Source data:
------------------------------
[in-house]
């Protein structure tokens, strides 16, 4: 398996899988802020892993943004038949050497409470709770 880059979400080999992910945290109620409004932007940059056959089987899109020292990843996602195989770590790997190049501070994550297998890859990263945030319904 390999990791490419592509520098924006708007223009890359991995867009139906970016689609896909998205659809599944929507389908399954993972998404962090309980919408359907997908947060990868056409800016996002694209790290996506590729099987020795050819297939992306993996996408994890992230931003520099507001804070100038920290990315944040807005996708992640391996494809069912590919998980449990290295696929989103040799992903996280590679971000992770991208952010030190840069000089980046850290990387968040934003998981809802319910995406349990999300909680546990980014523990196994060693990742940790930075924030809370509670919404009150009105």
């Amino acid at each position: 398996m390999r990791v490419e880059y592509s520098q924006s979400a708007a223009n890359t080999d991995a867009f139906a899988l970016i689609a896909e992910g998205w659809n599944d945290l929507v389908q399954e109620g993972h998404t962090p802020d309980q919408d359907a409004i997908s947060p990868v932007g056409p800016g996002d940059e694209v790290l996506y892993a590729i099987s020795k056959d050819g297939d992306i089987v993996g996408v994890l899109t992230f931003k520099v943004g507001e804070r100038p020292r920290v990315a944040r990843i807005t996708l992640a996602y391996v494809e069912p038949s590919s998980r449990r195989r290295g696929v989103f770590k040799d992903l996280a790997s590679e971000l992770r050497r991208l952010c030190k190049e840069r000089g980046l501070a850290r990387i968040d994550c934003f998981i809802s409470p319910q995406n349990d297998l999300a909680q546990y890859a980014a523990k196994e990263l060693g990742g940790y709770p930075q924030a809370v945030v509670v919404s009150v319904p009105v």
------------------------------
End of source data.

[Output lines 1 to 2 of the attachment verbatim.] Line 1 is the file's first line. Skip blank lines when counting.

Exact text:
[in-house]
């Protein structure tokens, strides 16, 4: 398996899988802020892993943004038949050497409470709770 880059979400080999992910945290109620409004932007940059056959089987899109020292990843996602195989770590790997190049501070994550297998890859990263945030319904 390999990791490419592509520098924006708007223009890359991995867009139906970016689609896909998205659809599944929507389908399954993972998404962090309980919408359907997908947060990868056409800016996002694209790290996506590729099987020795050819297939992306993996996408994890992230931003520099507001804070100038920290990315944040807005996708992640391996494809069912590919998980449990290295696929989103040799992903996280590679971000992770991208952010030190840069000089980046850290990387968040934003998981809802319910995406349990999300909680546990980014523990196994060693990742940790930075924030809370509670919404009150009105």